“What are Fraud Alerts?”
10 Tips To Prevent Credit Fraud
If you’ve been the victim of identity theft or fraud, you can contact one of the three major credit bureaus to place a fraud alert on your credit reports, giving potential lenders and creditors a heads-up that someone may try to fraudulently use your identity to apply for a line of credit.
A fraud alert is a statement in your credit reports that alerts anyone reviewing the reports that you may be a victim of fraud or identity theft. This alerts creditors and lenders that they should perform more-thorough vetting — such as calling to check whether you’re actually at a particular store trying to take out new credit — when verifying your identity before extending credit in your name.
Here’s what you should know about the different types of fraud alerts, how to place an alert on your credit reports, when you should place one, and if an alert can affect your credit scores.
Types of fraud alerts
There are two main types of fraud alerts you can place in your credit reports:
initial fraud alerts and extended alerts.
The initial fraud alert expires after 90 days. Once it expires, the credit bureaus will automatically remove it from your reports. After the initial fraud alert is removed, you can then request another 90-day fraud alert if you think you’re still at risk for identity theft.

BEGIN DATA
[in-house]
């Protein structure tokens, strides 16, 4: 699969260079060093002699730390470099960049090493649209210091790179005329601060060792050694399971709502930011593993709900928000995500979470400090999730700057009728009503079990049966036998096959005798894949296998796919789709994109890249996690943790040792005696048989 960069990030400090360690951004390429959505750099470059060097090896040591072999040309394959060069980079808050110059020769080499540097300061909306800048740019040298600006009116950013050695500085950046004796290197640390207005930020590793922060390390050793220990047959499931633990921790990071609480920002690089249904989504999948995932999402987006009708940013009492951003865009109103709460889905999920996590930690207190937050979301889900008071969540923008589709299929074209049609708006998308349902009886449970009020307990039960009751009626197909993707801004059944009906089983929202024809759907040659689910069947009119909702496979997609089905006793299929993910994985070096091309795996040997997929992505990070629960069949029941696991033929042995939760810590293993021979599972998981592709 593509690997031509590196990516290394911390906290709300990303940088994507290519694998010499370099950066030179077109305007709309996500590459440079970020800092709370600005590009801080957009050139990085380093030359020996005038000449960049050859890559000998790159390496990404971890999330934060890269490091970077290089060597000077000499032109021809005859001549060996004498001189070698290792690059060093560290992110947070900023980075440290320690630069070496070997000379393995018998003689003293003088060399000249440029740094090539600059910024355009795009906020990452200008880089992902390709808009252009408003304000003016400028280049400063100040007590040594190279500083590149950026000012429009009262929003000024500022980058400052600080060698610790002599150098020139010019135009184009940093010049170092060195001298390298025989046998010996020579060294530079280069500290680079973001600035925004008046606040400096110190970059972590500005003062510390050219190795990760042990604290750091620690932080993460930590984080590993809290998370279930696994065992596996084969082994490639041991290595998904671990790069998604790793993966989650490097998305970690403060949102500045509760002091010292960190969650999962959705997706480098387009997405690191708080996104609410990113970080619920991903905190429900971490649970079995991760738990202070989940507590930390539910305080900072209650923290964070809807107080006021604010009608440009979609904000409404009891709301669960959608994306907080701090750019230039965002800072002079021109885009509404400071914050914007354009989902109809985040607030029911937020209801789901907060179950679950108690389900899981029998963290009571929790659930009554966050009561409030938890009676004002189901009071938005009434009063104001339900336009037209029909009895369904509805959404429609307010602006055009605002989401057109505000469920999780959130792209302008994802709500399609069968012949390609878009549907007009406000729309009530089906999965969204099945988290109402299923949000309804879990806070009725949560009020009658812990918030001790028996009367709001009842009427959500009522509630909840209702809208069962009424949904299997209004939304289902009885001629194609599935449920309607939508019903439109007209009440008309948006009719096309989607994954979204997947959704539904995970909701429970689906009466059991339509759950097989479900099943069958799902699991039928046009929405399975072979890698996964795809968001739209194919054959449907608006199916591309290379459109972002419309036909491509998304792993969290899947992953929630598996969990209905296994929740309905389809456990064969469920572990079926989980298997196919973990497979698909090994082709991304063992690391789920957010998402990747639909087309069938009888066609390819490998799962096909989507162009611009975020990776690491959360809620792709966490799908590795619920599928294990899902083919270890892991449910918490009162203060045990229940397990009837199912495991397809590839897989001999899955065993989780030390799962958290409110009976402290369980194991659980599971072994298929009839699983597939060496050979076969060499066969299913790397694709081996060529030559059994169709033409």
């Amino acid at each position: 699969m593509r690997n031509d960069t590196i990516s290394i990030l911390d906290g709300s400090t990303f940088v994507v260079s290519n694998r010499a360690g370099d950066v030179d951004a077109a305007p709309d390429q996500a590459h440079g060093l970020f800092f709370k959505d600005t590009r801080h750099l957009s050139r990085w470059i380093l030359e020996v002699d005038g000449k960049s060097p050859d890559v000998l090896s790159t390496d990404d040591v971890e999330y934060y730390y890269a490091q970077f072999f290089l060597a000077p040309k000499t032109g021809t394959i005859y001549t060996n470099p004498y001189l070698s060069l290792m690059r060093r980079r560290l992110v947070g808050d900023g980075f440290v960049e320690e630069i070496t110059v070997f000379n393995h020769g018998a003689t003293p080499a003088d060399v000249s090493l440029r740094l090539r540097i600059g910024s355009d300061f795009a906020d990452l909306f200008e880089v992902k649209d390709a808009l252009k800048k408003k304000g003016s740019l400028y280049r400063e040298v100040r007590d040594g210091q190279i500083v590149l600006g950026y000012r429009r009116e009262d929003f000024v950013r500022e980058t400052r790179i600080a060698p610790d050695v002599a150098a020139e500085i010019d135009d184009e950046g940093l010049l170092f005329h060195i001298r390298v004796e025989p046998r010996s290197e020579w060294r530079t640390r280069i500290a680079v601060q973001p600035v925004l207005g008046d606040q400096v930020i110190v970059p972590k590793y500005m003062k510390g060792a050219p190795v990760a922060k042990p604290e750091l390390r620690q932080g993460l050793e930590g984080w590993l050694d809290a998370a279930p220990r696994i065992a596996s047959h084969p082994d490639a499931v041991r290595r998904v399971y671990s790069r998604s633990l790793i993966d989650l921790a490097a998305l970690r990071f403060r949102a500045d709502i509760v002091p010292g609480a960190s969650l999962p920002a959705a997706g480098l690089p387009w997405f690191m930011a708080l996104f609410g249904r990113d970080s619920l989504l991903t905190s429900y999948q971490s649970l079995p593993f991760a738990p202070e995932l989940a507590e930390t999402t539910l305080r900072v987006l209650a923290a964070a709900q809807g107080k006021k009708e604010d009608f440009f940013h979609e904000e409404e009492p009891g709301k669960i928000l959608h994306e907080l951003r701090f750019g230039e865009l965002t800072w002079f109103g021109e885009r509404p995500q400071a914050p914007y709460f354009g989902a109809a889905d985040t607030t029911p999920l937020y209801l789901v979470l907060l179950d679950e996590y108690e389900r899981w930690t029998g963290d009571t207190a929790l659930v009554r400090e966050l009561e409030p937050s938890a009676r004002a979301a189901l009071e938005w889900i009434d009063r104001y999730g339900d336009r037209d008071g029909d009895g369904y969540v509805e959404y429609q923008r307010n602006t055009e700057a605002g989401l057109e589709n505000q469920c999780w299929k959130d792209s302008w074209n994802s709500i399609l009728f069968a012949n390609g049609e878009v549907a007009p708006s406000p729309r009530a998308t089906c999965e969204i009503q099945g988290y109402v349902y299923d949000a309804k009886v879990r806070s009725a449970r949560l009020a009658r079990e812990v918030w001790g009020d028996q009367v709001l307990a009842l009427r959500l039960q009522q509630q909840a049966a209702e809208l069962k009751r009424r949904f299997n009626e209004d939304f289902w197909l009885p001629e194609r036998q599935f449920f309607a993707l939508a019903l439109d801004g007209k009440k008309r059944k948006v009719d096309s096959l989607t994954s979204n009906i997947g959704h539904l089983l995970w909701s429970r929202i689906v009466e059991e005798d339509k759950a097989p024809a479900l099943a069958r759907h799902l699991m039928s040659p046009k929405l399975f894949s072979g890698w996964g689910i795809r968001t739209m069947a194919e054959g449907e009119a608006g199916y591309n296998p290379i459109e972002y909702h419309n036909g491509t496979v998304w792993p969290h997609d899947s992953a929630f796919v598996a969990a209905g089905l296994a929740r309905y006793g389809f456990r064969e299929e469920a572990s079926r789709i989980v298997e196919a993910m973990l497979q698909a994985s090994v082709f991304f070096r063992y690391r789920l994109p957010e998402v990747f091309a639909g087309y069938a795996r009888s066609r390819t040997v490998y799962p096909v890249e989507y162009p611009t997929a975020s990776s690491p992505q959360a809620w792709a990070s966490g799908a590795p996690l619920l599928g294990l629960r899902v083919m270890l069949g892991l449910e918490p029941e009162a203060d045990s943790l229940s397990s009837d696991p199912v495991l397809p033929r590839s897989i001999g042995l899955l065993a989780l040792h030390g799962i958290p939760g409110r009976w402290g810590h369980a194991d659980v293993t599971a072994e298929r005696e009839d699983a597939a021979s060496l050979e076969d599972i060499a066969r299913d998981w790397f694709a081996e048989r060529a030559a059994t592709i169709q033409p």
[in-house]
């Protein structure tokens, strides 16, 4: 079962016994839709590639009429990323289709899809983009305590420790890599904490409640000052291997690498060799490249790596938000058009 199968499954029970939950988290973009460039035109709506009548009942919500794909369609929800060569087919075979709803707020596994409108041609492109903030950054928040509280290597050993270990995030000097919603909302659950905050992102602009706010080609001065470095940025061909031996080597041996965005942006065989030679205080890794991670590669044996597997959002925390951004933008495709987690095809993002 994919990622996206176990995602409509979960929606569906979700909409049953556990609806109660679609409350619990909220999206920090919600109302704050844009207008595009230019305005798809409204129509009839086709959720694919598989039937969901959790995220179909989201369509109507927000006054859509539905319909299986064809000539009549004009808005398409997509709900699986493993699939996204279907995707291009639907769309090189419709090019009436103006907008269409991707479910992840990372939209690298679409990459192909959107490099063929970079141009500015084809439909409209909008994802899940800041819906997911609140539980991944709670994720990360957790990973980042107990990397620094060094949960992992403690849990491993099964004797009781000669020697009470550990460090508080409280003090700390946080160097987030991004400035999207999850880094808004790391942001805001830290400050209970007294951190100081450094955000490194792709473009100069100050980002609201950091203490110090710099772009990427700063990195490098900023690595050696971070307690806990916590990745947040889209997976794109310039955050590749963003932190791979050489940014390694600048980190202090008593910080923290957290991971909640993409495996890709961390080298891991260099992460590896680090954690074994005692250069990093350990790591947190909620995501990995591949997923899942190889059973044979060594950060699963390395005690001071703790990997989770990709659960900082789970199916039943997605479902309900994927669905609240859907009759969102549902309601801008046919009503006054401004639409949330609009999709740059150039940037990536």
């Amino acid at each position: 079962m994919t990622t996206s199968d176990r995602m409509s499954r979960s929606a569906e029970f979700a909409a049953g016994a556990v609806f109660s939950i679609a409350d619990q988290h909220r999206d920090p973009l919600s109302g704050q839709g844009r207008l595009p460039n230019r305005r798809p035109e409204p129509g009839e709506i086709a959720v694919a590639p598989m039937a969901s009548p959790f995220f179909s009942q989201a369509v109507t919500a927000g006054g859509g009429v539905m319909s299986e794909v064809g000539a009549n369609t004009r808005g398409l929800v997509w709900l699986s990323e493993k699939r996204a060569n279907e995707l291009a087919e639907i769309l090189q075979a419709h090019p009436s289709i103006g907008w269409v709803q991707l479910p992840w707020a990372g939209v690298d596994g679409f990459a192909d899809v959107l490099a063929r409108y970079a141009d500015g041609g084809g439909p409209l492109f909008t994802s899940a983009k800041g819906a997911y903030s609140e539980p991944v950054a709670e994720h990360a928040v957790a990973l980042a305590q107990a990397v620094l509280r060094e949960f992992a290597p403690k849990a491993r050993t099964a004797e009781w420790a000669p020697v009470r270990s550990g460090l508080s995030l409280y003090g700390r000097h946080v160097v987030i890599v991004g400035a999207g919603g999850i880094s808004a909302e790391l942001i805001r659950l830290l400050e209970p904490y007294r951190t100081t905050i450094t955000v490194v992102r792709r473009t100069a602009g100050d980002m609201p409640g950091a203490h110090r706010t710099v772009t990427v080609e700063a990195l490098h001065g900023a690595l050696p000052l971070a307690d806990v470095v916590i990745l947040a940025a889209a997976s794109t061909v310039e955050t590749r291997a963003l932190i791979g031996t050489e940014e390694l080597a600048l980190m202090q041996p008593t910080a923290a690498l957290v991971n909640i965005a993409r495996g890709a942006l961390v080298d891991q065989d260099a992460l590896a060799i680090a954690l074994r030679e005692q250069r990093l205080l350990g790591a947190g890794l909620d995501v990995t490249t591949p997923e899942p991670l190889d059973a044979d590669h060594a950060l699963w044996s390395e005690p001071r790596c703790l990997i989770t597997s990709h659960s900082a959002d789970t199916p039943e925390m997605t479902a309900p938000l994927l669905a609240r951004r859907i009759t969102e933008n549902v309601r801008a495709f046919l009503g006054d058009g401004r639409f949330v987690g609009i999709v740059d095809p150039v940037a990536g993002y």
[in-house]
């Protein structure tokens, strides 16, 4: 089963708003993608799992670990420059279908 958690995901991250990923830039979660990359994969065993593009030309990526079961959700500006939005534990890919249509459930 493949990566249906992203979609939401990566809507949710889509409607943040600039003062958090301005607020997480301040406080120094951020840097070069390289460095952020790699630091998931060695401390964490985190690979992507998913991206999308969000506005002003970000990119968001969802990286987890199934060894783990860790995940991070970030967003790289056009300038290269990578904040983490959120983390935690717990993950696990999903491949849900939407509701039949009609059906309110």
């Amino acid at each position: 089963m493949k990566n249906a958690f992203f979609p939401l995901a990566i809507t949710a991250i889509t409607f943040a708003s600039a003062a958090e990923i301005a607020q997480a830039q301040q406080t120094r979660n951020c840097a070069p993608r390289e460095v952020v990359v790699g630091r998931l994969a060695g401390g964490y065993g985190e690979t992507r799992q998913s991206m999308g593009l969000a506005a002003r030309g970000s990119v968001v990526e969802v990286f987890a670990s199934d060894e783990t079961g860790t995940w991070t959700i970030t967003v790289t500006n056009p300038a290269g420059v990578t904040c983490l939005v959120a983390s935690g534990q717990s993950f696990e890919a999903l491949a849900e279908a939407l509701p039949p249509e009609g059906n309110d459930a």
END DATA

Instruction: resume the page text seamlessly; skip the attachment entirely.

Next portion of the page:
An extended fraud alert can last seven years and can only be placed on your credit reports after your identity has been stolen and you’ve filed an identity theft report with the Federal Trade Commission.
Sometimes you’ll also need to file a report with local law enforcement. With an extended alert, a creditor must contact you in person or through your designated contact method to make sure that you’re actually the person trying to request credit.
How to place a fraud alert on your credit reports
Here are the steps you can take to place a fraud alert on your credit reports.
1. Contact one of the three major credit bureaus. (Equifax, Experian, TransUnion)
2. Request the right action.
3. Obtain a free credit report.
4. Let the fraud alert expire or remove it early if it’s no longer necessary.
5. Renew the fraud alert or request a different type if necessary.
Will a fraud alert affect my credit scores?
“A fraud alert does not have any impact on a consumer’s credit rating,” Danaher says.
However, the alert can sometimes delay certain credit applications until your identity can be verified.